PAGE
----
EA resolution update: Still holding firm! On the one hand I am really not sorry I missed the Sim City debacle, but on the other I am sad to be missing out on the new Mass Effect 3 DLC, which has been getting rave reviews from ME fans. NO EA in 2013!
Last week TERA managed to separate me from some of my hard-earned cash. It’s not the first cash shop to lure me in — I, too, know the shame of owning WoW’s sparklepony — but it’s certainly the first time I’ve ever spent money in a free-to-play multiplayer game. I swore this day would never come, so what happened?
Don’t Nag Me!
You can ask my Mom or any employer I’ve ever had — I do not like being nagged and micromanaged. I was playing LotRO when they switched to the free-to-play model and even with a subscription I never could get past the coin symbols all over the interface. It was immersion-breaking for sure (and that’s coming from someone who usually doesn’t notice that kind of thing) and just felt like nagging. Did you know you could pay real money to take this horse now? Or try this quest? Or visit this zone? Or… GOD STOP TELLING ME WHAT TO DO, GAME.
Tera, on the other hand, puts its cash shop behind an icon in the main menu and otherwise never mentions it. Heck, the shop wasn’t even in the game for the first week of f2p. I appreciate that relaxed attitude. In fact, the closest TERA gets to nagging is reminding players how long they’ve played every hour, which is a holdover from its South Korean design roots.
Don’t Limit Me!
The most popular free-to-play payment model for online multiplayer seems to require limiting gameplay to prompt people to buy things. SWTOR has limits on how many dungeons you can run as a free player, EQII limits the quality of equipment that free players can wear, and Age of Conan requires people to subscribe to access last year’s expansion. It’s difficult to play many of these games for free without being made to feel like you’re a second class citizen. (“Please sir, can I have some more hotbars?”)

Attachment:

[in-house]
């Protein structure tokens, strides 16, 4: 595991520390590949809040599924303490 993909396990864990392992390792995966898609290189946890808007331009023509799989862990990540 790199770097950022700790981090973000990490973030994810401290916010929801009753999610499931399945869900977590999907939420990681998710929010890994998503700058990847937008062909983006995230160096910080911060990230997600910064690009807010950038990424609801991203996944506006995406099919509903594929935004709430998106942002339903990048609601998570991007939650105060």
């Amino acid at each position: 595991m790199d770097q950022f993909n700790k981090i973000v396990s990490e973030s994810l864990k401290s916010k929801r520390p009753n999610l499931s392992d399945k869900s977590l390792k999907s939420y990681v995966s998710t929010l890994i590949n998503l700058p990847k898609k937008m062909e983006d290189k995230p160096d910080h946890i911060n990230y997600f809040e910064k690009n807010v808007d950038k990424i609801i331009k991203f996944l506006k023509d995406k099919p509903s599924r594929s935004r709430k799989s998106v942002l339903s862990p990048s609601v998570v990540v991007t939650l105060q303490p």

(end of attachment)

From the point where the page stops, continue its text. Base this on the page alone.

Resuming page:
TERA, on the other hand, has a model closer to buy-to-play* titles like Guild Wars 2 and The Secret World, although you no longer purchase anything up front. The entire game, from 1-60, is available to free players. There are no limits on content, all races and classes are available, all dungeons, and so on. The result is that I’ve been able to get a thorough look a the game over the last month.
Instead of limiting free players, TERA and other positive F2P models add value for paid/subscribing players. Don’t remove access to content if I’m playing for free — give me bonuses. Elite (subscriber) level in TERA gives things like broker house posts with no fees, instant teleports, and a fancy pony, all of which are totally sweet, but my actual core gameplay changes very little.
Take My Money!
So the game doesn’t nag me and I can access all the content without spending a penny. Why did I spend money?
Convenience, certainly. Once it became clear to me that TERA is my new “dabblin’” MMO, I went for the time-saving measures of the Elite subscription. (Seriously, unlimited instant teleports to major cities makes my game-life a lot more awesome.)
Cosmetics are also a big draw, although I know that not everyone likes playing dress-up. I haven’t yet bought any costume gear, but I have my eye on a pair of black hipster glasses for my elf the next time I get the urge to spend money. Buying a month of Elite also gave me a shiny pony and a flaming halo that is totally useless for anything except looking awesome, and I am certainly not immune to looking awesome in games.
The final motivator, though, was just really liking their F2P model. I don’t want games to nag me. I don’t want them to create content gateways for freeloaders. I voted with my dollars, and me and my fancy halo regret nothing.
* “Buy-to-play”, or as we used to call it, “buying a game”. *roll eyes*
One of the reasons I got into technical and copy writing as a career, I used to joke, was because there’s no such thing as a “documentation emergency”. (Before that I did a lot of network operations, where everything is pretty much an emergency.) It turns out that I was totally wrong! Starting last week my workplace has been on high alert about a gigantic project that launches at the end of March, and the result has been many long hours and mentally exhausting days.